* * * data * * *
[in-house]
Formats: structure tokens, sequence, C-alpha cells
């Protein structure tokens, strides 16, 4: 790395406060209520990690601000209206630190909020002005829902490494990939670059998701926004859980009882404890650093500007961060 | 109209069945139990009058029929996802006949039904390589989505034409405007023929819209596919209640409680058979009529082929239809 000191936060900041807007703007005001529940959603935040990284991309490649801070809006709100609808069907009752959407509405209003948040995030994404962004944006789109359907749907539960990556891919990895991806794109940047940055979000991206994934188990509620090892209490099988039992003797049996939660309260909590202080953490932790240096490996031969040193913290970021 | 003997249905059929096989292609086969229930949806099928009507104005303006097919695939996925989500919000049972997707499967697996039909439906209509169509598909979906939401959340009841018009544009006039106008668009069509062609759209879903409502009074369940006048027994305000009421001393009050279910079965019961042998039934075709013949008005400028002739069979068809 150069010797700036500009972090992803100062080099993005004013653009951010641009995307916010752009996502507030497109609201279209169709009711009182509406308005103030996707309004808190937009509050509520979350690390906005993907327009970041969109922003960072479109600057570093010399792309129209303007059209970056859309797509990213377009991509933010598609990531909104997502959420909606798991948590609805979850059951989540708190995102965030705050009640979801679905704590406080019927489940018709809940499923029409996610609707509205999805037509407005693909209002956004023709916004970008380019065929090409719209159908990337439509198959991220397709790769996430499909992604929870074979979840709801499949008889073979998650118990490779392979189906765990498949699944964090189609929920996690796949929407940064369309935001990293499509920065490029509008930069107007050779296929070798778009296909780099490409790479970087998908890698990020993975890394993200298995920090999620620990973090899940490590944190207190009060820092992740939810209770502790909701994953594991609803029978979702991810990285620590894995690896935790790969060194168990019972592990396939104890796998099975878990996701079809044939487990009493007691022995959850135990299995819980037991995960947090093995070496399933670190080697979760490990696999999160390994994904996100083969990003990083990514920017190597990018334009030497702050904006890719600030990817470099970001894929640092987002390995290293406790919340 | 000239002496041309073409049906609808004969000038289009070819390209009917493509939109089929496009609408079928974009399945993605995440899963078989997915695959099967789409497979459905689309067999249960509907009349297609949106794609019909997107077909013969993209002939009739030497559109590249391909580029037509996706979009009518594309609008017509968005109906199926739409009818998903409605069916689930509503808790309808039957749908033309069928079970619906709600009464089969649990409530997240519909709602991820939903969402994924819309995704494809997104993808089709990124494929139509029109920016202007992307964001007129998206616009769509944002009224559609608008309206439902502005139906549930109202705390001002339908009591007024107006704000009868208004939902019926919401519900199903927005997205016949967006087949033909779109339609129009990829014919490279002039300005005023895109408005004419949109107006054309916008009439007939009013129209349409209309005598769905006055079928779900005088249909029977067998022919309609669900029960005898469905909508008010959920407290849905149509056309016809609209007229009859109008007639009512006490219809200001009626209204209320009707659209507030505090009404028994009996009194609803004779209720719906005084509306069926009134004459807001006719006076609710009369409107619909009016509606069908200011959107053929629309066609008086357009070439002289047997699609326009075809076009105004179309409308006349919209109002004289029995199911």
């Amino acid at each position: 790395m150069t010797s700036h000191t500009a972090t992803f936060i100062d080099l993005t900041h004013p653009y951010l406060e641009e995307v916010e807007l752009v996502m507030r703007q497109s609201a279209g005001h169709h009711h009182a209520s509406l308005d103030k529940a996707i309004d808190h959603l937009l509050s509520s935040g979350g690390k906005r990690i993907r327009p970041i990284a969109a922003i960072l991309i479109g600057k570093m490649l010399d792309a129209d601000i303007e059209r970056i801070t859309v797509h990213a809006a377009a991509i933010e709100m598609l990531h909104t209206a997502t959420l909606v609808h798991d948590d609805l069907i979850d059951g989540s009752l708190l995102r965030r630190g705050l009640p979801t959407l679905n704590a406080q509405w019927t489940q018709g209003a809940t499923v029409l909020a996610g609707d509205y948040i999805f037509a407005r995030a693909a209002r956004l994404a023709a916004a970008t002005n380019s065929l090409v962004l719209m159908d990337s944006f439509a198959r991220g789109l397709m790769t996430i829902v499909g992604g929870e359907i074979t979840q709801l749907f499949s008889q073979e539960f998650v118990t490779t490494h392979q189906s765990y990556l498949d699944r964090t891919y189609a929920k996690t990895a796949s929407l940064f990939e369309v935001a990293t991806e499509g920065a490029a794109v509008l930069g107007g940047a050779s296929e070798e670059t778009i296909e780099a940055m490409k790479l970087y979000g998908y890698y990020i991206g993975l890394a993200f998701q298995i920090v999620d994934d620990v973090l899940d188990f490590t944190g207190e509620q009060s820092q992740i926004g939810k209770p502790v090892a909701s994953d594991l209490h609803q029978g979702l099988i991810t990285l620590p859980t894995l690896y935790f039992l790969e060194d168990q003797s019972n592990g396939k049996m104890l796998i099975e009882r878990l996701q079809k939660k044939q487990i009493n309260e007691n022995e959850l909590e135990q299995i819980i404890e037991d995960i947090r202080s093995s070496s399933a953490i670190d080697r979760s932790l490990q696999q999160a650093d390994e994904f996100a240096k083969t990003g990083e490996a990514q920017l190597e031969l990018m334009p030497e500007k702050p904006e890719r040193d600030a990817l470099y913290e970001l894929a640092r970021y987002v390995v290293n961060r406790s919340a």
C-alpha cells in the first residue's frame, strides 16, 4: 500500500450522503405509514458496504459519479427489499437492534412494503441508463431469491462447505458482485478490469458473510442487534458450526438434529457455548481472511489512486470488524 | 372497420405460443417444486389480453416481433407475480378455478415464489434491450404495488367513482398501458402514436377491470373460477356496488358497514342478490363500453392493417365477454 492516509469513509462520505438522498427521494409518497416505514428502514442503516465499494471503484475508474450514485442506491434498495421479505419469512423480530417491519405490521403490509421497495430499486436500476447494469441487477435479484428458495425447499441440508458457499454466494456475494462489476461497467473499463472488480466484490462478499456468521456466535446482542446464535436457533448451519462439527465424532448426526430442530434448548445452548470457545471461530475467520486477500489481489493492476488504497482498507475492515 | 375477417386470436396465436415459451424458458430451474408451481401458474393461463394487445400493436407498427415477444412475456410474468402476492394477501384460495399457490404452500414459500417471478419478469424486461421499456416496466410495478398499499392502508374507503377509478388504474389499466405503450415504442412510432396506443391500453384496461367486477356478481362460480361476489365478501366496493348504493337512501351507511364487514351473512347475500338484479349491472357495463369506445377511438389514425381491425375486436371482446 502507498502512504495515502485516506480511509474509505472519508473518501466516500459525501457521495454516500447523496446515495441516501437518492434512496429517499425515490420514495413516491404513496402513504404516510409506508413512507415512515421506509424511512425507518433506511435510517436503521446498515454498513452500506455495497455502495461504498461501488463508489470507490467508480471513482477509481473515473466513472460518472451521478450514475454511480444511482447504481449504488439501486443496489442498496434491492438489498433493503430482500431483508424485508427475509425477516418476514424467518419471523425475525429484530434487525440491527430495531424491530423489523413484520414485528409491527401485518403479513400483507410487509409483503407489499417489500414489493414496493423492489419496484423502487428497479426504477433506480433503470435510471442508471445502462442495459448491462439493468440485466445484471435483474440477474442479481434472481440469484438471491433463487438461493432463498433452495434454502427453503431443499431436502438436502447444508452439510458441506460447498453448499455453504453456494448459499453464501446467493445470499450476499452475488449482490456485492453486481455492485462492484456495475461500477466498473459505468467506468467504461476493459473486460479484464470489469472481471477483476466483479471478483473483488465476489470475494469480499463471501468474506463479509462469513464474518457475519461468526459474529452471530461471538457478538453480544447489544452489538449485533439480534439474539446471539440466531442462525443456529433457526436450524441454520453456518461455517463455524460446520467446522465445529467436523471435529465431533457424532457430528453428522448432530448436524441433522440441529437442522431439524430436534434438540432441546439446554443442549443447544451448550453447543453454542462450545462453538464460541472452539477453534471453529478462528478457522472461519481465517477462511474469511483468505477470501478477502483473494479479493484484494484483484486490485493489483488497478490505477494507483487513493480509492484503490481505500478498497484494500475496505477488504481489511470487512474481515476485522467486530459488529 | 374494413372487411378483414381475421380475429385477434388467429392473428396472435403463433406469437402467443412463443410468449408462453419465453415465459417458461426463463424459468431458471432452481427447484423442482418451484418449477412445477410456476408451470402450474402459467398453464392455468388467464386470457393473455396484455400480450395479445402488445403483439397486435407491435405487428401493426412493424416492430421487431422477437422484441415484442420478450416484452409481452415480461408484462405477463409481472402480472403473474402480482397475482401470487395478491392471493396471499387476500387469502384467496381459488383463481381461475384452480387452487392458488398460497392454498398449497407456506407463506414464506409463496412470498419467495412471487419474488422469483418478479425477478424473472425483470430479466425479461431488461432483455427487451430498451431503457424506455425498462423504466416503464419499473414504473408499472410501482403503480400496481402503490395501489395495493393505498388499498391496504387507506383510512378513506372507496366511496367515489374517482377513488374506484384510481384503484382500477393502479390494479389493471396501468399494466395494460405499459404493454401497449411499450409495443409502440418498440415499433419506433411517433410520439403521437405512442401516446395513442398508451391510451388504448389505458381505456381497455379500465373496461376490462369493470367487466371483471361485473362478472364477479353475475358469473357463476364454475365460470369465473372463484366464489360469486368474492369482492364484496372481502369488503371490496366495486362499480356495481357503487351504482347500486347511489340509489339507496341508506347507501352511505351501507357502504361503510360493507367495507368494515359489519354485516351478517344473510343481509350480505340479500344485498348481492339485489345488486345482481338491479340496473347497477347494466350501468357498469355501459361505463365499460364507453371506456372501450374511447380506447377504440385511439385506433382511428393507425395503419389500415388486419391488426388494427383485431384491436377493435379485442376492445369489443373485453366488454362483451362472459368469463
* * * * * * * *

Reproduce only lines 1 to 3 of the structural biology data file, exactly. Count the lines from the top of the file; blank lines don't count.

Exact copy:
[in-house]
Formats: structure tokens, sequence, C-alpha cells
């Protein structure tokens, strides 16, 4: 790395406060209520990690601000209206630190909020002005829902490494990939670059998701926004859980009882404890650093500007961060 | 109209069945139990009058029929996802006949039904390589989505034409405007023929819209596919209640409680058979009529082929239809 000191936060900041807007703007005001529940959603935040990284991309490649801070809006709100609808069907009752959407509405209003948040995030994404962004944006789109359907749907539960990556891919990895991806794109940047940055979000991206994934188990509620090892209490099988039992003797049996939660309260909590202080953490932790240096490996031969040193913290970021 | 003997249905059929096989292609086969229930949806099928009507104005303006097919695939996925989500919000049972997707499967697996039909439906209509169509598909979906939401959340009841018009544009006039106008668009069509062609759209879903409502009074369940006048027994305000009421001393009050279910079965019961042998039934075709013949008005400028002739069979068809 150069010797700036500009972090992803100062080099993005004013653009951010641009995307916010752009996502507030497109609201279209169709009711009182509406308005103030996707309004808190937009509050509520979350690390906005993907327009970041969109922003960072479109600057570093010399792309129209303007059209970056859309797509990213377009991509933010598609990531909104997502959420909606798991948590609805979850059951989540708190995102965030705050009640979801679905704590406080019927489940018709809940499923029409996610609707509205999805037509407005693909209002956004023709916004970008380019065929090409719209159908990337439509198959991220397709790769996430499909992604929870074979979840709801499949008889073979998650118990490779392979189906765990498949699944964090189609929920996690796949929407940064369309935001990293499509920065490029509008930069107007050779296929070798778009296909780099490409790479970087998908890698990020993975890394993200298995920090999620620990973090899940490590944190207190009060820092992740939810209770502790909701994953594991609803029978979702991810990285620590894995690896935790790969060194168990019972592990396939104890796998099975878990996701079809044939487990009493007691022995959850135990299995819980037991995960947090093995070496399933670190080697979760490990696999999160390994994904996100083969990003990083990514920017190597990018334009030497702050904006890719600030990817470099970001894929640092987002390995290293406790919340 | 000239002496041309073409049906609808004969000038289009070819390209009917493509939109089929496009609408079928974009399945993605995440899963078989997915695959099967789409497979459905689309067999249960509907009349297609949106794609019909997107077909013969993209002939009739030497559109590249391909580029037509996706979009009518594309609008017509968005109906199926739409009818998903409605069916689930509503808790309808039957749908033309069928079970619906709600009464089969649990409530997240519909709602991820939903969402994924819309995704494809997104993808089709990124494929139509029109920016202007992307964001007129998206616009769509944002009224559609608008309206439902502005139906549930109202705390001002339908009591007024107006704000009868208004939902019926919401519900199903927005997205016949967006087949033909779109339609129009990829014919490279002039300005005023895109408005004419949109107006054309916008009439007939009013129209349409209309005598769905006055079928779900005088249909029977067998022919309609669900029960005898469905909508008010959920407290849905149509056309016809609209007229009859109008007639009512006490219809200001009626209204209320009707659209507030505090009404028994009996009194609803004779209720719906005084509306069926009134004459807001006719006076609710009369409107619909009016509606069908200011959107053929629309066609008086357009070439002289047997699609326009075809076009105004179309409308006349919209109002004289029995199911």